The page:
As one panelist put it, “Markets move at the pace of innovation, grid moves at the pace of regulation,” which can place a significant hurdle in front of a large proportion of our energy providers. So, how can utilities take a seat at the table in a new energy reality? It starts with data. Navigant Research took another look at utility opportunities in the Energy Cloud with a complementary report, Intelligent Building Technologies for Value-Added Services. The connectivity and data-driven insight of intelligent building solutions create the roadmap for redefining how commercial buildings operate and opportunities for new services to optimize energy use and generation. Or, as one of the more memorable lines from that Verge utility plenary put it, “great innovation is where megabits meet megawatts.”

Across the board, electricity suppliers are unified by a fundamental goal to keep lights on—to support reliable and resilient power. Intelligent building technologies provide a digital lens into commercial customer operations and a pathway to new engagement models for ensuring that power is reliable and resilient but also supports broader customer goals such as sustainability and operational efficiency.

 

Innovative Business Models Required to Drive Microgrids for Resilience

— October 17, 2017

The devastation caused by recent hurricanes in the Caribbean and southern United States has focused attention on the potential benefits of microgrids and local power generation. With widespread power outages and major damage to grid infrastructure, the opportunity to rebuild electrical systems with a more distributed and resilient architecture has never been clearer. Navigant Research’s new report Energy Storage for Microgrids highlights some the developments taking place in this emerging market along with the challenges that must be overcome to capitalize on the full potential of these technologies. The report explores innovations in business models that will be key to the growth of microgrids and distributed energy over the coming years, particularly in markets with significant financial constraints.

Protecting and Improving

Microgrids equipped with distributed energy storage, solar PV, and other forms of distributed generation can greatly enhance the resilience of the electrical system by preventing damage to a single portion of the grid from causing massive outages. This capability would be especially beneficial for islands such as Puerto Rico and the US Virgin Islands, which face frequent hurricanes capable of destroying transmission and distribution lines. In a centralized grid system, although power plants may still be operational after a storm, the energy they generate will be unable to reach customers. Microgrids with localized energy storage and generation are less susceptible to storm damage and can be brought back online more quickly, without damage in one area preventing service from being restored elsewhere. Furthermore, under normal conditions, microgrids provide numerous benefits to the grid by operating both independently and in a coordinated fashion to maximize the use of renewable energy without affecting grid stability.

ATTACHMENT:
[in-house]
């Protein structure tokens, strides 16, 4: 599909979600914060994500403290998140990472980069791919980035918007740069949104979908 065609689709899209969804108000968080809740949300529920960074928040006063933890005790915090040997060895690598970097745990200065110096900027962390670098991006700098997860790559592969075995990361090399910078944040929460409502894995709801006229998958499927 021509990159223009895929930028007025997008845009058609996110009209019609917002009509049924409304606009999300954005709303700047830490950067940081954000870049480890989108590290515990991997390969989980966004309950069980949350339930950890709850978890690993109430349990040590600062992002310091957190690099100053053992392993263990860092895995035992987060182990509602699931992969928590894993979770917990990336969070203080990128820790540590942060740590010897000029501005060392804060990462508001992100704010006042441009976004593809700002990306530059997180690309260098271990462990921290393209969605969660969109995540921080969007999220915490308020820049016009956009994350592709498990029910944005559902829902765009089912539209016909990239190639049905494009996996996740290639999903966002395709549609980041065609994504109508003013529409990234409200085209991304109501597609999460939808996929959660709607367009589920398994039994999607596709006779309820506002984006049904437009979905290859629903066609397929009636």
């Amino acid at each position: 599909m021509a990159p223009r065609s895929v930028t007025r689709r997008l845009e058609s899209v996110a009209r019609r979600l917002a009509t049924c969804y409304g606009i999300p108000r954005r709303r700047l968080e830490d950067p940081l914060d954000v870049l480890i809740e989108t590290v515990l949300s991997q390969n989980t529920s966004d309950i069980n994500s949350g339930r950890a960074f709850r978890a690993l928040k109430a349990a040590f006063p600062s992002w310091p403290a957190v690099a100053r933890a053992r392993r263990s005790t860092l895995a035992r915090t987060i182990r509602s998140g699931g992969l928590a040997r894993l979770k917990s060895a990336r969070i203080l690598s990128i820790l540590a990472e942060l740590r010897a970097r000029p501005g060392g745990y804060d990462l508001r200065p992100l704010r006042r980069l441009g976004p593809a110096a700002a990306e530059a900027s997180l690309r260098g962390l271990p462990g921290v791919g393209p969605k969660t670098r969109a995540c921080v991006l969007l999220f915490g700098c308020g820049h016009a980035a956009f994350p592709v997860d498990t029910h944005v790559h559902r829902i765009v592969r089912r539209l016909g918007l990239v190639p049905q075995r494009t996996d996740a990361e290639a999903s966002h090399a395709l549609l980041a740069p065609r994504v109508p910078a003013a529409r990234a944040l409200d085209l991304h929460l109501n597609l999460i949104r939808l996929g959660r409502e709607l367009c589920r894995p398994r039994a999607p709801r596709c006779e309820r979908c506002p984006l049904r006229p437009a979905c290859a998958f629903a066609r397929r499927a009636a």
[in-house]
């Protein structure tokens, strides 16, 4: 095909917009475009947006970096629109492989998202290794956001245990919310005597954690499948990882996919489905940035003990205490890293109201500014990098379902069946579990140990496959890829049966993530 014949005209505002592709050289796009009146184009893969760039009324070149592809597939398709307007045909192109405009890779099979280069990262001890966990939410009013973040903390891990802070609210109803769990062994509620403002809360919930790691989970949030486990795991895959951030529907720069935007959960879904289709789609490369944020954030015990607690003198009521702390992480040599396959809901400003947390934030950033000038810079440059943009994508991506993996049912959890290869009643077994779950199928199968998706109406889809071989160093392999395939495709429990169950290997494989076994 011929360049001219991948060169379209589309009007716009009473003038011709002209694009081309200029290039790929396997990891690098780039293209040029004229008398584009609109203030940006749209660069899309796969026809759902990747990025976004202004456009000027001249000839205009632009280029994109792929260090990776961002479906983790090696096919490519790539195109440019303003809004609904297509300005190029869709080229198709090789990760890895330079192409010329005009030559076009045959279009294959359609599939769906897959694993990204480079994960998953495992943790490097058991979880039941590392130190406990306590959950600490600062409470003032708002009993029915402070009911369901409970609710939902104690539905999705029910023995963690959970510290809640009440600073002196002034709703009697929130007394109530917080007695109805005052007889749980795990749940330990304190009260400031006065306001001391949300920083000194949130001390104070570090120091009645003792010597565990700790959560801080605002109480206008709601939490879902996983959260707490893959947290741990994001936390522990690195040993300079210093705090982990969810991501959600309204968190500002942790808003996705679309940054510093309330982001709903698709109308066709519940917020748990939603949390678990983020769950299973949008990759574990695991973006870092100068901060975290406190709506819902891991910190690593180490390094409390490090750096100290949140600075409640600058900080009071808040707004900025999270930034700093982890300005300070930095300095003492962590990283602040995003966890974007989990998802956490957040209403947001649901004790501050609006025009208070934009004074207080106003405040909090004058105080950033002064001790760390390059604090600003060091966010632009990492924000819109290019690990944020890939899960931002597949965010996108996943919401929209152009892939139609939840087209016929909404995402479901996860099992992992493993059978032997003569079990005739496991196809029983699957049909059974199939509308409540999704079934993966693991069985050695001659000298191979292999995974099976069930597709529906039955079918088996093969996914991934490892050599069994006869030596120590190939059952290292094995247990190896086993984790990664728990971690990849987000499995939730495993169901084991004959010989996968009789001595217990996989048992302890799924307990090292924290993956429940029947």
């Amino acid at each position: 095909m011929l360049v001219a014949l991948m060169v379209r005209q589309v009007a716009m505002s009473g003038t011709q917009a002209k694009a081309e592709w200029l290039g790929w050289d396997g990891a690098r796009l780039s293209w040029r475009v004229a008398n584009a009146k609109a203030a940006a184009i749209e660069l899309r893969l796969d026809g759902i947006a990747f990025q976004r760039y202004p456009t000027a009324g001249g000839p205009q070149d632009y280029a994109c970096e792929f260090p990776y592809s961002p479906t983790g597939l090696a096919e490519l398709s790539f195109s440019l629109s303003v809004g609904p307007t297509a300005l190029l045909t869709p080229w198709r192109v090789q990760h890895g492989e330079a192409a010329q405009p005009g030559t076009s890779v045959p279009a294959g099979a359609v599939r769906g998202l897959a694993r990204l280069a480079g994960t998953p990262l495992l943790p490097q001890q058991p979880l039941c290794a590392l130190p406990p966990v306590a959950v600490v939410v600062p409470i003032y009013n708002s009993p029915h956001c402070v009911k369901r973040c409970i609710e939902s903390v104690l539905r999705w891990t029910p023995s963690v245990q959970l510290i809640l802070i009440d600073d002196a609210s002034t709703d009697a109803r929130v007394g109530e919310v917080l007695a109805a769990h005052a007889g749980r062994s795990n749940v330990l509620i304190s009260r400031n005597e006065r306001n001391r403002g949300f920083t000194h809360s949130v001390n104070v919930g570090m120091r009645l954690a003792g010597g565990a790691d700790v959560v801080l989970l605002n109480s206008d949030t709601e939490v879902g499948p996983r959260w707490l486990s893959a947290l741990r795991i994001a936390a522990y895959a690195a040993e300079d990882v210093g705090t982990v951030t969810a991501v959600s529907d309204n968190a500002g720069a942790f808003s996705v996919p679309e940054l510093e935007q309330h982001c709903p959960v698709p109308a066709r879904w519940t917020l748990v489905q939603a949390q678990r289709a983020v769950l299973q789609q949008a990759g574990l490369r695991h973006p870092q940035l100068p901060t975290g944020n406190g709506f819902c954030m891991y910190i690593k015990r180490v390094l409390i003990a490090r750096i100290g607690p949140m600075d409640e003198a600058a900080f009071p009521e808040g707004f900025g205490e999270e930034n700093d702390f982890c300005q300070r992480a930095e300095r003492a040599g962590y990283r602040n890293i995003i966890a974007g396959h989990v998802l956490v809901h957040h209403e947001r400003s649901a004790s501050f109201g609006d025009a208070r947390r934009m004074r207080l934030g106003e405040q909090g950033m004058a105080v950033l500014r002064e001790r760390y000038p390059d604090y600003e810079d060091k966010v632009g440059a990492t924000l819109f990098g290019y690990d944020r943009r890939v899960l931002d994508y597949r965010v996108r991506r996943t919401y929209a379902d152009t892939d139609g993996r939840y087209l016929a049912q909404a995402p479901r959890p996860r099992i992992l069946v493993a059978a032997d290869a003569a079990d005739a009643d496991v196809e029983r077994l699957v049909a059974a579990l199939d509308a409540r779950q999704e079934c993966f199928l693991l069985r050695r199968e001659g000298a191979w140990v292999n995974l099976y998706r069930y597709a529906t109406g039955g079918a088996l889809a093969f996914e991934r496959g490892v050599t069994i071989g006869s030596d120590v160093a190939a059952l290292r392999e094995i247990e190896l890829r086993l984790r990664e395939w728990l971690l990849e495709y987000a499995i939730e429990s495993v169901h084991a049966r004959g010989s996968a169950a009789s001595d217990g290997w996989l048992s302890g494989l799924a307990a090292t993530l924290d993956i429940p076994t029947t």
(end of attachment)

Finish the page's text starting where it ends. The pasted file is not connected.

Leveraging Financial Innovation to Drive Growth

Since microgrids are a relatively new technology platform, two major challenges that hold back new projects are the limited number of standardized solutions (despite some early plug-and-play offerings) and the limited financing options that reduce upfront investments and risks for customers. In the case of Puerto Rico and other islands with significant financial constraints, innovative business models will be critical for microgrids to spread.

Business model and financing innovations have been key drivers of growth in the solar PV industry over the past decade. Many of these same concepts are being applied to microgrid and distributed energy storage projects with the goal of negating the perceived risk of investing in new technologies. Some of the new models shifting risk and upfront investment away from customers include: power purchase agreements and leases with owner financing, software, energy as a service, and design, build, operate, and own models. New business models are being driven by the growing number of companies that leverage their backgrounds to provide microgrid solutions, including utility subsidiaries, energy service and technology providers, solar PV developers, and building energy management and controls providers.

Creating Opportunities